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How Durable Is Acrylic?

acrylic durable

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12 replies to this topic

#1 joshua.andrews59

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Posted 28 December 2014 - 07:29

This past year I have delved into the blackhole of fountain pens and cannot get out! I like it though. Anyways, I primarily have stuck to Aluminum bodied pens for their heft and durability.

 

I really want to make the jump and buy let's say an Edison or Franklin Christoph FP which are made of Acrylic (Resin). Unable to go to a local pen shop to try one out I rely on reviews.

 

So my main concern is if Acrylic pens will break if there is so much as a slight mishandle or temperature change.

 

Thank you for your time and look forward for your responses! Be easy on me I am still learning more about FP's.

 


VICTRIX FORTUNA SAPIENTIA


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#2 Tweel

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Posted 28 December 2014 - 08:14

Acrylic isn't fragile.  A drop onto a hard floor might break it, especially if the pen has heavy hardware attached, but for the most part you'd be okay.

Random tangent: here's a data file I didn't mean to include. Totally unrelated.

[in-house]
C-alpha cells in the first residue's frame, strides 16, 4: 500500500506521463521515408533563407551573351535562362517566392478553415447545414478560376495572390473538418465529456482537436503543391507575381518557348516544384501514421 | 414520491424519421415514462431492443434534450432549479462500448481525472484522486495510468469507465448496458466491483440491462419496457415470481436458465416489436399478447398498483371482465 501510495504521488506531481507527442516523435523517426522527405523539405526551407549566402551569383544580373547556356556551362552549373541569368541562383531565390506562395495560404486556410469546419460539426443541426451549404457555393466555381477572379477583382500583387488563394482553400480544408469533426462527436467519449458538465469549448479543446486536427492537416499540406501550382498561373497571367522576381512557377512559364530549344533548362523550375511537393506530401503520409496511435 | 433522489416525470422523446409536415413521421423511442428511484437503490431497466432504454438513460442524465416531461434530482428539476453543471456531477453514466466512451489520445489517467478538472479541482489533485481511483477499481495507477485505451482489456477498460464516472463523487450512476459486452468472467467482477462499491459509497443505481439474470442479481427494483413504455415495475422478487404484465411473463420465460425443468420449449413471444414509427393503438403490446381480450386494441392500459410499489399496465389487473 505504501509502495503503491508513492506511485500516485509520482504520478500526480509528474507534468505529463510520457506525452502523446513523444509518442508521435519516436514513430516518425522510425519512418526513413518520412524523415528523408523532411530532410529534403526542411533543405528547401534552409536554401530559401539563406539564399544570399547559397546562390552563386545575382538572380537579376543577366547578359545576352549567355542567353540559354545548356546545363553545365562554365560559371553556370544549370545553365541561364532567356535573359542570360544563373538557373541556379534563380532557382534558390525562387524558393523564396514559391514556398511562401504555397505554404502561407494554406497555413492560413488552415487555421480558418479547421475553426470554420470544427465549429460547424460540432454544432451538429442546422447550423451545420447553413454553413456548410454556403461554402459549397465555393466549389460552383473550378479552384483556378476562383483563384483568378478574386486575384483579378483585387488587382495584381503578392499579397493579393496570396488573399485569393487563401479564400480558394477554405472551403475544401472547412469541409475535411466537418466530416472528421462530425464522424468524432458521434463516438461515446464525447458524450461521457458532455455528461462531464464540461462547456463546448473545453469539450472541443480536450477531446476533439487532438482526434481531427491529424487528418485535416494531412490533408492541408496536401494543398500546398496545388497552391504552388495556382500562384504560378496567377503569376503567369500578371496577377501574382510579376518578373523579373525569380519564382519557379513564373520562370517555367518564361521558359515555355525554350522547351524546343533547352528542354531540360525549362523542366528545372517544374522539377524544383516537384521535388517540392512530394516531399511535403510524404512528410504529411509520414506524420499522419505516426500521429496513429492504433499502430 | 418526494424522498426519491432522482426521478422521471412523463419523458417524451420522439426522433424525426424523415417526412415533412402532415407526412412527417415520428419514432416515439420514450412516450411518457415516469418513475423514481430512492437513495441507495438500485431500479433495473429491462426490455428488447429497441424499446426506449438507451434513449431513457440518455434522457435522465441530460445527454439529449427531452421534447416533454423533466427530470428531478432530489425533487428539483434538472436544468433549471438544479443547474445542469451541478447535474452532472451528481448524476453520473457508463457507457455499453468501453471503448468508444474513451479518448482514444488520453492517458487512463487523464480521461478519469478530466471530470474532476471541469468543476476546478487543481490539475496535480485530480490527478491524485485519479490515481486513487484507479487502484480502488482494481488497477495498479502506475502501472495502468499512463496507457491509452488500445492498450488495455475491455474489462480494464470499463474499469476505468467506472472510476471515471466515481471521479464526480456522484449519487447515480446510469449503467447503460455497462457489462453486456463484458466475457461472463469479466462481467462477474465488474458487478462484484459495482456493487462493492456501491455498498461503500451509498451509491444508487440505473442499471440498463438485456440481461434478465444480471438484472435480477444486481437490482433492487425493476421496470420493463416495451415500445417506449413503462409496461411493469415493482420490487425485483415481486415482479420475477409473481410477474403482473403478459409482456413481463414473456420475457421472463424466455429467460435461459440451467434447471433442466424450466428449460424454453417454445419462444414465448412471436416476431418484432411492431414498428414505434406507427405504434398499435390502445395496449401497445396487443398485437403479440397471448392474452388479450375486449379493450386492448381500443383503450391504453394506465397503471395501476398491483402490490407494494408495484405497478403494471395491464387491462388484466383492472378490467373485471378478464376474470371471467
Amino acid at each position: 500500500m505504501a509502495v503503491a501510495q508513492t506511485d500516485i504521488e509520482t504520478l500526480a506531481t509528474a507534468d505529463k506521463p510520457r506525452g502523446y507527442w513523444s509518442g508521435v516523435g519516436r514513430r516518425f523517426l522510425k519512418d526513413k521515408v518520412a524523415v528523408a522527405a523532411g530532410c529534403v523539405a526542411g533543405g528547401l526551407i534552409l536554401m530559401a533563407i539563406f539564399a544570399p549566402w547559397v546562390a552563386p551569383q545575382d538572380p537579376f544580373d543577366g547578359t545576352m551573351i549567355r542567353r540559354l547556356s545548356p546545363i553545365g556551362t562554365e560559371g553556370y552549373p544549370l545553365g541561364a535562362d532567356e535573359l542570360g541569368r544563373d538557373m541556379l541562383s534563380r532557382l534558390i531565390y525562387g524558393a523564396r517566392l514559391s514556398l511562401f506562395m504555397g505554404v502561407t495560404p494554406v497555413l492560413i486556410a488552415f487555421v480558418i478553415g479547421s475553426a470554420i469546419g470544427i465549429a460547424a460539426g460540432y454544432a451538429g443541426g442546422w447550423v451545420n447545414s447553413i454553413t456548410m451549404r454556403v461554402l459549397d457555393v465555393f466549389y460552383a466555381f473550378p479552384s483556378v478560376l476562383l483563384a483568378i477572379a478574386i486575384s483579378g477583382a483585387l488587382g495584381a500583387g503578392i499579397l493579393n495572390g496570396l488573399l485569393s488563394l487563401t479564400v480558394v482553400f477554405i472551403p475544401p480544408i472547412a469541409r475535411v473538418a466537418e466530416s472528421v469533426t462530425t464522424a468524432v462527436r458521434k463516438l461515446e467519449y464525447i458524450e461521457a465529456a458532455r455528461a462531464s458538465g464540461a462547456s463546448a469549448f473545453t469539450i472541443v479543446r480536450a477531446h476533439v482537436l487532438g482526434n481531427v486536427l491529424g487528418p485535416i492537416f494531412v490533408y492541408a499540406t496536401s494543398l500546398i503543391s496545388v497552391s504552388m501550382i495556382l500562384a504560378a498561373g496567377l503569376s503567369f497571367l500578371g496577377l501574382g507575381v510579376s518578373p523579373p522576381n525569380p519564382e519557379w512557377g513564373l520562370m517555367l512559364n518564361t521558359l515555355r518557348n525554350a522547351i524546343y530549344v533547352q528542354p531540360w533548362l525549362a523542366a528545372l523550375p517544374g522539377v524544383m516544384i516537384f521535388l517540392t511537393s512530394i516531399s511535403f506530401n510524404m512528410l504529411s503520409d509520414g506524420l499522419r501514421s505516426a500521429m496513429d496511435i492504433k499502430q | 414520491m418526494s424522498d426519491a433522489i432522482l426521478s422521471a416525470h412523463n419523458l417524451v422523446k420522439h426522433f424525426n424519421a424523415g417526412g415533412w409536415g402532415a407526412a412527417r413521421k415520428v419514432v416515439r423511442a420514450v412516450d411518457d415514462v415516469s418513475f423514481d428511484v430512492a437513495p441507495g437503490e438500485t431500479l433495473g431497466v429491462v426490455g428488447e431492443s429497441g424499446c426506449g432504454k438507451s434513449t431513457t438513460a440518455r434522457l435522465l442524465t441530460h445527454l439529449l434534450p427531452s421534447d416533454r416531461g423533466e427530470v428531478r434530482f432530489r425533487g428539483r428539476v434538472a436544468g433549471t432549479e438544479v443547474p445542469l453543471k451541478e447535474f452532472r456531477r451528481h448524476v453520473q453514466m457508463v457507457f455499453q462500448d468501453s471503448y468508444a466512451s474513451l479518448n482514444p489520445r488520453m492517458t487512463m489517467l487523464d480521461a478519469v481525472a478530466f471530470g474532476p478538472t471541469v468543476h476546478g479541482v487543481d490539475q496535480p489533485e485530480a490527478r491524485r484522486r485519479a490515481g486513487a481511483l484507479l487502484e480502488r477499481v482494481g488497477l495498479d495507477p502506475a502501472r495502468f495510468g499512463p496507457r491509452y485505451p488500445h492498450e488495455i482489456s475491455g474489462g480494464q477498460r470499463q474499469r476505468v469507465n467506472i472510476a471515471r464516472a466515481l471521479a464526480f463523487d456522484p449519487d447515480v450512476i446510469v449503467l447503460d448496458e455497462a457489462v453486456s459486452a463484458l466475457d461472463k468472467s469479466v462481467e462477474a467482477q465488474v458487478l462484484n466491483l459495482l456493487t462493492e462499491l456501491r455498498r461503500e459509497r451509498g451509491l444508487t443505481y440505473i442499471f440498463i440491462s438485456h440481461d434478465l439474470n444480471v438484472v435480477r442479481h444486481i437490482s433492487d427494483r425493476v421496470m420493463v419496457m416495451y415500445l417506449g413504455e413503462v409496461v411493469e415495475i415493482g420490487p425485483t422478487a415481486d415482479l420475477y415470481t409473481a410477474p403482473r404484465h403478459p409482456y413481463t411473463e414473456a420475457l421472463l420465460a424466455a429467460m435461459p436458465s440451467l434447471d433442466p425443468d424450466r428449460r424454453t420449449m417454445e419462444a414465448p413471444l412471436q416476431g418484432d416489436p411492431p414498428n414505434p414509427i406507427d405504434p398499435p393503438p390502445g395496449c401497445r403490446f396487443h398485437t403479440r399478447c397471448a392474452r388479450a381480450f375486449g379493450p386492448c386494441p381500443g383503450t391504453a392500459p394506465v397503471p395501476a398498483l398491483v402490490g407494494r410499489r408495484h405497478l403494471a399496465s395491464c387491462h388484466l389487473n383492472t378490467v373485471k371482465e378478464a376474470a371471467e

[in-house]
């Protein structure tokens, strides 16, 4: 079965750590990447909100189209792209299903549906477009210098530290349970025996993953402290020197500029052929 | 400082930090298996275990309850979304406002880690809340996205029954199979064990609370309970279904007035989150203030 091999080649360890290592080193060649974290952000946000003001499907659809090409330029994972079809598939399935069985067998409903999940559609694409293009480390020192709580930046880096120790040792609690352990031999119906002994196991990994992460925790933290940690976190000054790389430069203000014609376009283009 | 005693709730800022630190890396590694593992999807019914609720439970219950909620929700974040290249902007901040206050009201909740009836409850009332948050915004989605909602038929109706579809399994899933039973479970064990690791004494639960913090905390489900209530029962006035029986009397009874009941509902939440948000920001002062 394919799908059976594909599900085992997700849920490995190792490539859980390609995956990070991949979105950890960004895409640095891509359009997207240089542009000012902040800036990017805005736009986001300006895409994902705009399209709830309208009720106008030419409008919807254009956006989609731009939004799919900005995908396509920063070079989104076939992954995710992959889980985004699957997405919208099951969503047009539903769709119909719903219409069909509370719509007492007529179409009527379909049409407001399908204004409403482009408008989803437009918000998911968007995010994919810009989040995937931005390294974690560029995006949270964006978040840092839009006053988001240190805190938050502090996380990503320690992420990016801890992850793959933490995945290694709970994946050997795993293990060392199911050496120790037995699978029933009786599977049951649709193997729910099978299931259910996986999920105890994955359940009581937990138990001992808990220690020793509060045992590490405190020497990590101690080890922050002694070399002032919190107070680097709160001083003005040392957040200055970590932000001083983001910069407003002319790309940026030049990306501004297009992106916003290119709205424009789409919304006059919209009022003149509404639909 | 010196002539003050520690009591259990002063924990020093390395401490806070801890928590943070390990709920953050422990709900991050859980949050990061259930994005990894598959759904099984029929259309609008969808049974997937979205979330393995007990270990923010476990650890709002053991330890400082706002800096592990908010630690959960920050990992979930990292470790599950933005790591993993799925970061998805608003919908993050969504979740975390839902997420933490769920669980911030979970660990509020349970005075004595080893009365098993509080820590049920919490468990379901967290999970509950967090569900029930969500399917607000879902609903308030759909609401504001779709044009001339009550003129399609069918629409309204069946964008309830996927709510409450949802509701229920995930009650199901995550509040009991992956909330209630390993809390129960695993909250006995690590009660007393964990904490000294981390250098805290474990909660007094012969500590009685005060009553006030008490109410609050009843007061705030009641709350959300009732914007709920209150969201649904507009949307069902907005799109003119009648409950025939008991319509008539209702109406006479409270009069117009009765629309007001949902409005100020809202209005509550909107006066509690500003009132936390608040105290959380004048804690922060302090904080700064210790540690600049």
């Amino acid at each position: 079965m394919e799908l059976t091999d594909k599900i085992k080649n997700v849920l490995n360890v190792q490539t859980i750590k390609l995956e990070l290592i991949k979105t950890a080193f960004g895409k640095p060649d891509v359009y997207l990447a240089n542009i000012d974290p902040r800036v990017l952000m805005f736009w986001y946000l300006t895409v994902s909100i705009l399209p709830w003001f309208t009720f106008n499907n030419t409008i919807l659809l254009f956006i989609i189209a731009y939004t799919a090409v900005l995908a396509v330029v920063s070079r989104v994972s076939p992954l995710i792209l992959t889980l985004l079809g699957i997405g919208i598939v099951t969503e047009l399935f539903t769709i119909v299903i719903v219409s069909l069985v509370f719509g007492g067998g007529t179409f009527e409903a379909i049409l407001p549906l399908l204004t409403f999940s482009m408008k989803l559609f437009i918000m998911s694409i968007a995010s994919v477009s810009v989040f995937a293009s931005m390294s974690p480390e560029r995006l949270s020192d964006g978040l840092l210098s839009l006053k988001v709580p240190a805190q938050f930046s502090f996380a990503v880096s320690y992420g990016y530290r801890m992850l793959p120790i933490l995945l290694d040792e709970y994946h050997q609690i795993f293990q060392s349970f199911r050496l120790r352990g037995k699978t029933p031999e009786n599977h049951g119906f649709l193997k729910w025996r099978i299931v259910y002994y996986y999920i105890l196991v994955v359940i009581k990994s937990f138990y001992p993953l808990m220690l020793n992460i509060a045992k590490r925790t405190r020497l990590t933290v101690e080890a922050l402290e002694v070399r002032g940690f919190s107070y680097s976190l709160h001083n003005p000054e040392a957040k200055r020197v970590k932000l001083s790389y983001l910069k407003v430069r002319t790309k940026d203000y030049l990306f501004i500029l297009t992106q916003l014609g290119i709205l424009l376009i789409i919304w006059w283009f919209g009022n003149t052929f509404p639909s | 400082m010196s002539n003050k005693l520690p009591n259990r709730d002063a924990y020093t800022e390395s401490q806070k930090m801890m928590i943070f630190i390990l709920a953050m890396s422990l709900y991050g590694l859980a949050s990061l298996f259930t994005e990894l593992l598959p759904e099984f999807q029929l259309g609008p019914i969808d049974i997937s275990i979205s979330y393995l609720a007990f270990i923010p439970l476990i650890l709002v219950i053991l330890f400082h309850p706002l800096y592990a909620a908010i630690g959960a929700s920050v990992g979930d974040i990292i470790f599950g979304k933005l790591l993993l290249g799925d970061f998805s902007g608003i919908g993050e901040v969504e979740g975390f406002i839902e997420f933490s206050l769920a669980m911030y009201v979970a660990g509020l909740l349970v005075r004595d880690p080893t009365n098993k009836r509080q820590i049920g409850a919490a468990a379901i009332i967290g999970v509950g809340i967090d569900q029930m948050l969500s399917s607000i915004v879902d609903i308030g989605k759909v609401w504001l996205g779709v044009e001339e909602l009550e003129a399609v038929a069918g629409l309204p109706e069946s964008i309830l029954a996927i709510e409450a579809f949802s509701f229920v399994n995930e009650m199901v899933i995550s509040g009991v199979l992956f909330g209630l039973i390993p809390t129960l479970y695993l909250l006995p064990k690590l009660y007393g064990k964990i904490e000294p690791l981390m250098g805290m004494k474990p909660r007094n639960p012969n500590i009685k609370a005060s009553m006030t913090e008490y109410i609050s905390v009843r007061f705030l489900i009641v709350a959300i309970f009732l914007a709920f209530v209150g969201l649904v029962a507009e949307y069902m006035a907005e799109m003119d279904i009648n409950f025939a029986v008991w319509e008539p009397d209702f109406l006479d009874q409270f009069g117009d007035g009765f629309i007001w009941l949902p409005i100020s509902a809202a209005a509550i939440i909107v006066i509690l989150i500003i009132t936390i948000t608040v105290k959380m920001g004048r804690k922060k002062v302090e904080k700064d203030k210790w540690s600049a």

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#3 JeanManuel

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Posted 28 December 2014 - 08:46

Hi!
In ~20 years I've had only one acryl pen crack: a Sheaffer balance 2 (1990s). It was in a backpack and I leaned on it. It's a small crack.

My vintage cellulose pens shattered easily when they fell. In my experience modern plastic pens have held better. Especially plastic schoolpens are expected to endure the cruelty of the young, and will most likely have better durability than most high-end pen.

I think my Pelikan M205 fell a few times, but it's so light that nothing much happened.

The real problem is not breaking, I think. It's scratches.
Aluminum body is OK. Doesn't feel as nice. Metals are cold and slippery. I had one metal grip: never again.

Hope it helps. Cheers, JM

Edited by JeanManuel, 28 December 2014 - 08:47.

Everything is impermanent.

#4 Tresconik

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Posted 28 December 2014 - 09:18

Acrylic is quite strong.. I think ABS plastic is a type of acrylic? It's what the Safari's are made of, and they're quite durable. I have a cheap Indian acrylic pen which I've dropped multiple times to test it's durability. No cracks yet.



#5 takkun

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Posted 28 December 2014 - 10:33

Actually, ABS is a bit different than acrylic/Lucite/Plexiglas (all the same material!), and that's an entirely different material than polycarbonate (Lexan, or if you're Lamy, Makrolon). They're all very strong, but with different properties. Acrylic has a long history in pens, and popular with hobby pen makers since it's easy to turn on a lathe. 

 

Richard Binder  has an article on the different types of plastics in the context of pen manufacture. Interesting stuff.